April 20, 2019
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George Stevens Academy seniors to join medical mission in Dominican Republic

Community Author: Mark Messer
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George Stevens Academy | Contributed
George Stevens Academy | Contributed

BLUE HILL — Hattie Slayton and Oshi Ragot, two seniors at George Stevens Academy, have been awarded scholarships to join the next Hancock County Medical Mission to the Dominican Republic Feb. 9-23.

Nearly every year since 1989, medical professionals and others from Hancock County have volunteered their time to provide primary care and surgical services to underserved populations in Ecuador, Bolivia and the Dominican Republic. This is their sixth trip to the Dominican Republic where they are hosted, along with others from the United States and Canada, by Medical Mission International.

“We’re still building the team,” wrote HCMM’s Ted Spurling Jr. in an email. “The Maine group is always the largest.”

“Besides the surgical team,” Spurling said, “There is a team of family practitioners, Dominican and North American, that goes out by bus each day to different villages for general checkups, aches and pains, infections, health lessons and surgical referrals.” Eye and dental teams composed of Dominicans or Haitians also take part.

Ragot and Slayton found out about the opportunity to join the team from GSA alumnae Jessica Soukup and Maya Pelletier, mission volunteers in 2017, and from George Stevens Academy Spanish teacher Nancy Buckingham. GSA students started participating in the program 19 years ago, Buckingham said, and have gone on the mission most of those years.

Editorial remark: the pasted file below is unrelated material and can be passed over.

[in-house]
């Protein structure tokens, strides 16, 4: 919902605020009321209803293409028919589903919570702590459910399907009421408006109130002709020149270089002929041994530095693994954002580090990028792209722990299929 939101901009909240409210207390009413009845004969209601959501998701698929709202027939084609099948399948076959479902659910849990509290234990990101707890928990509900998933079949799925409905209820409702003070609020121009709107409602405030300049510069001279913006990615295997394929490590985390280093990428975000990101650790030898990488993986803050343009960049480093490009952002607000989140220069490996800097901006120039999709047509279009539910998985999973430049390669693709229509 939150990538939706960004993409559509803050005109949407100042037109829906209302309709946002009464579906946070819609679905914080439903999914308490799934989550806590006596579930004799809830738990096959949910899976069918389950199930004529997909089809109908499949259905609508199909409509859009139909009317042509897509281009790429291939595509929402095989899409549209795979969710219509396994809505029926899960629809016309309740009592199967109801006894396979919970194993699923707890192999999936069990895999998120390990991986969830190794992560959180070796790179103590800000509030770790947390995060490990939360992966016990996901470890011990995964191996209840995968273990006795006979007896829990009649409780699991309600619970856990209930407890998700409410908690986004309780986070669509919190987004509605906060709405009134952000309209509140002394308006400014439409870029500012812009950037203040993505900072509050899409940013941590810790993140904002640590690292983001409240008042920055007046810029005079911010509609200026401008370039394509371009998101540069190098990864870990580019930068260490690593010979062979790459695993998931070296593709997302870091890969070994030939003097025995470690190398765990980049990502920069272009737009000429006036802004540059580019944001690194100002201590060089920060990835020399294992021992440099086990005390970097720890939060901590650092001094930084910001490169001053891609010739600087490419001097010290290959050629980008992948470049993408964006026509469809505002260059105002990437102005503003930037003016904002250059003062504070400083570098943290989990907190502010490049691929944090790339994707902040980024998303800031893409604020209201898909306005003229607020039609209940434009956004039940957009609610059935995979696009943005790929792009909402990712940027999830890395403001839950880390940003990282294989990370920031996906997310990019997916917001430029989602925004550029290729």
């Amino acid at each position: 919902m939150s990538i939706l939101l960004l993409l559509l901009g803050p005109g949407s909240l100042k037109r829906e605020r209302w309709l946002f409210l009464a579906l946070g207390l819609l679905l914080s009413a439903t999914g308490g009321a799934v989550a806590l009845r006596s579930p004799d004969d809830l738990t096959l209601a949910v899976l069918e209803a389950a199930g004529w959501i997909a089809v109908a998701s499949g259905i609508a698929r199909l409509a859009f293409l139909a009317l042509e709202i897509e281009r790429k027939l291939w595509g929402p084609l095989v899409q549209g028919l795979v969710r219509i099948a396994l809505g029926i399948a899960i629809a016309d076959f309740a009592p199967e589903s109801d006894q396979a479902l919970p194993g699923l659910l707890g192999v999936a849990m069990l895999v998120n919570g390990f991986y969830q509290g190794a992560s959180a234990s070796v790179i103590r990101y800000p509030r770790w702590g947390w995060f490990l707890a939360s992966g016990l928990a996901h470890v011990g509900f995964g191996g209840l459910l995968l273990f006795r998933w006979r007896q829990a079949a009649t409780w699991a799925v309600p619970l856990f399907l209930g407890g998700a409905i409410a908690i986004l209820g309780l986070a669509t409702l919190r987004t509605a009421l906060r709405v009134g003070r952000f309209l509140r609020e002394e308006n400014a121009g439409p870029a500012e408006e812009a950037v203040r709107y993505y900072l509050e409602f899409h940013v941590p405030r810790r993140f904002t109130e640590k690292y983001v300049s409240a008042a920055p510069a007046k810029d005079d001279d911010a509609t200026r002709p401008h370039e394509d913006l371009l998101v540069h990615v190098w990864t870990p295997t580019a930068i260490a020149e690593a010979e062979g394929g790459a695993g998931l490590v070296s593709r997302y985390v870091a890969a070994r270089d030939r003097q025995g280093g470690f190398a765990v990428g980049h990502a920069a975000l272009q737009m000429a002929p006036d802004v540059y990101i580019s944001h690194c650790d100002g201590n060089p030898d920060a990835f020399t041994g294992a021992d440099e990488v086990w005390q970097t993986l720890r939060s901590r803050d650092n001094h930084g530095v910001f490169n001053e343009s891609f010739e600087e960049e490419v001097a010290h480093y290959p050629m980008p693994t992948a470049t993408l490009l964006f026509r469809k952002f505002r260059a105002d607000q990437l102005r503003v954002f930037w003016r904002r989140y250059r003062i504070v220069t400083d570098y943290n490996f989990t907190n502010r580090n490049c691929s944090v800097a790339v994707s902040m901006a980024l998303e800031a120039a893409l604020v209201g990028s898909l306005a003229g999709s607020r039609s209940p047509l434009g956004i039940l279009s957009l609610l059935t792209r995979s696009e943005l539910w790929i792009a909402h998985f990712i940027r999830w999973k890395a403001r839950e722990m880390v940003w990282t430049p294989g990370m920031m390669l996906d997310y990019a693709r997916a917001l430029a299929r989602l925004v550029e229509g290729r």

The two students will use their Spanish language skills as translators, but they also will play other roles during the two-week mission to Nagua and El Factor, perhaps sterilizing instruments, or working as medical assistants or in the pharmacy, said Spurling.

Ragot thinks she’ll spend most of her time, interacting with patients. “I’m interested in studying medicine in college or going into the medical field as a career,” she said.

She also thinks this will great way to utilize the Spanish language.

“I’m definitely not fluent, but [they’ve] prepared me pretty well,” Ragot said of GSA’s Spanish courses, which she started taking as a freshman.

Slayton also started studying Spanish at GSA as a freshman, but this will not be her first long-term immersion experience. She spent her junior year in Zaragoza, a city in Northern Spain, as a student in School Year Abroad. She lived with a host family and took classes with 60 other American students. They studied English and math with teachers from the United States, but teachers from Spain taught them every other subject in Spanish, which helped her improve her language skills quickly.

The seniors will take part in meetings with other mission volunteers between now and their departure. They also were given a Spanish medical textbook to help them learn some technical vocabulary before the trip, one of Ragot’s main concerns.

“I’m working on my Spanish a lot,” she said.

“We don’t expect high school students to be perfectly fluent in Spanish,” said Spurling. “We’ll never put anyone in a situation beyond their ability.” Of the overall experience, he said, students “always come home having learned more than they expected.”

To donate toward the purchase of supplies or to learn more about the Hancock County Medical Mission, visit hcmm.homestead.com.